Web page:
It’s important to know the values, beliefs, and attitudes that motivate behavior in order to write an effective persuasive speech or argumentative essay. It also is important to understand ways that speakers and authors reveal these motivators in their writing.
Tasks: Locate website for creating word clouds as a kick-off to a persuasive/argumentation writing or speaking unit. I use Wordle.net . See the Value Words to create a list of 30-40 value words. Distribute a list of value words and ask the students to circle their top ten, then collect and redistribute the lists so those on the left side of the classroom have lists of those on the right side and vice versa.
Next, invite a student with speed and accurate keyboarding skills to enter the words as classmates read the lists aloud. Each list is to be read and entered completely. Then, transfer the list to wordle.net and project the Word Cloud created there.
Benefits: students will have an opportunity consider their own values. Students reading aloud see what peers value. Hearing the lists read in their entirely, the students hear repeated values. But, even more important, when we all see the word cloud, we see a vivid representation of the values held most highly by those in our class.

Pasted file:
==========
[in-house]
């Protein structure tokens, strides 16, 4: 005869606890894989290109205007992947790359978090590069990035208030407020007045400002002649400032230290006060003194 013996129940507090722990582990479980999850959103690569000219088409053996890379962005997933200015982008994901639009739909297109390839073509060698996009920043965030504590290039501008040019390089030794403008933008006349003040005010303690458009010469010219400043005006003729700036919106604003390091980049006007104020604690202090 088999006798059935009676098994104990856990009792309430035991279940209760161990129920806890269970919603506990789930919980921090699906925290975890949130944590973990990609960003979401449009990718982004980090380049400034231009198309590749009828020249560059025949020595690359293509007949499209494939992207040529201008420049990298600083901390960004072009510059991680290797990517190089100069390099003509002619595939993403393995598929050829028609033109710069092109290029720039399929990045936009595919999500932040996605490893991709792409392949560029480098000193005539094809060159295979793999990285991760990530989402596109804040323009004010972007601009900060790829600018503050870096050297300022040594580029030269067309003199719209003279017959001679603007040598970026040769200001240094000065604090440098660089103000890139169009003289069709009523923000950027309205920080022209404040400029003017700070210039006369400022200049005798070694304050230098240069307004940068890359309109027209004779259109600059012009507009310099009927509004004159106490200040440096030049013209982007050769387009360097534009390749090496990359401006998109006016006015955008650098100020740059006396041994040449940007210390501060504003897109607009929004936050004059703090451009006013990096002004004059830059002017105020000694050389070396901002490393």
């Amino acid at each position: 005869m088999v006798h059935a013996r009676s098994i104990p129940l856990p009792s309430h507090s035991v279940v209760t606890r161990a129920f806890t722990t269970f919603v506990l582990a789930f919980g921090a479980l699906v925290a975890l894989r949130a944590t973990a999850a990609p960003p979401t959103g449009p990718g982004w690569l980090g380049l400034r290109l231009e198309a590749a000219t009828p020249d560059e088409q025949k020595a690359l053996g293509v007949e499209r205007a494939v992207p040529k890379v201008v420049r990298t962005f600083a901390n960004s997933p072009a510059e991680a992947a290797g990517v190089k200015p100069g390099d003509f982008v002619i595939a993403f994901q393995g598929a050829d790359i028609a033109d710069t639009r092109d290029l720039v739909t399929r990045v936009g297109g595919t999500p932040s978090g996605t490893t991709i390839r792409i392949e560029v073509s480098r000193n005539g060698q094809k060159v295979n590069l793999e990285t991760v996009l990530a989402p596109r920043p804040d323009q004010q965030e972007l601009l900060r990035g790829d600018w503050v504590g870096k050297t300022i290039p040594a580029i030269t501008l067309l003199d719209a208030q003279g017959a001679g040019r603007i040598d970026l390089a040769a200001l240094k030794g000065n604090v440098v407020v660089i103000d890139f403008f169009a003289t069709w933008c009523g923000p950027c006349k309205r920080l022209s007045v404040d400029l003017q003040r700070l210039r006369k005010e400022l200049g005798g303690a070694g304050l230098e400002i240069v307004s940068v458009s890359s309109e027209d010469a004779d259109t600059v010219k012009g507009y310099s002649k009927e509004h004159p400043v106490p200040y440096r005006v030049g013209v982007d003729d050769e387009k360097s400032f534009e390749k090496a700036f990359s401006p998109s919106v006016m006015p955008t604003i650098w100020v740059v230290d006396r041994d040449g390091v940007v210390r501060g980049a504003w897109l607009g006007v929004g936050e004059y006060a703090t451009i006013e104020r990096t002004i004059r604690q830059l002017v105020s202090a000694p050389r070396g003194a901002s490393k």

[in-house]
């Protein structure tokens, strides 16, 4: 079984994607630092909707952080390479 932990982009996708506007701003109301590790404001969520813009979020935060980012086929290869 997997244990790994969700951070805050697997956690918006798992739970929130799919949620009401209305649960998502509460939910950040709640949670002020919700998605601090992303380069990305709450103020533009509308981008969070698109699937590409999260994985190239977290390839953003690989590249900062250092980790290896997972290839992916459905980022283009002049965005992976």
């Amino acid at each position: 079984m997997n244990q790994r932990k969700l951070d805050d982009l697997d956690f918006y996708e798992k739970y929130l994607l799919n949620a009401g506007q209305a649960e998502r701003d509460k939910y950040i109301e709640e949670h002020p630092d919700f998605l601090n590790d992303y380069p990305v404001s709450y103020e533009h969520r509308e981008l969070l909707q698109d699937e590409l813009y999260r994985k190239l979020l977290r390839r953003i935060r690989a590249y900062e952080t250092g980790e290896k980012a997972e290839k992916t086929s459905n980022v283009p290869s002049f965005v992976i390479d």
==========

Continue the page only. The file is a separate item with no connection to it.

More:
Students then will be better prepared to write persuasive speeches designed to convince the members of the audience they have in their classroom audience. They will have a better sense of what kinds of appeals to use, at least, to open minds to new ideas about controversial issues, if the speakers do not go so far as to bring about lasting change in beliefs, attitudes, and behavior. See Developing Talks to Convince or Persuade . This can be adapted easily for writing essays and multi-modal presentations.
I can see a similar use for creating word clouds about characters students meet in their reading, whether in fiction or non-fiction. It is interesting for students to consider the ways that authors reveal the values, beliefs, and attitudes of characters or real people. What methods of characterization – direct and/or indirect are more effective, etc? What kinds of words, phrases, and images to authors use to show that motivation?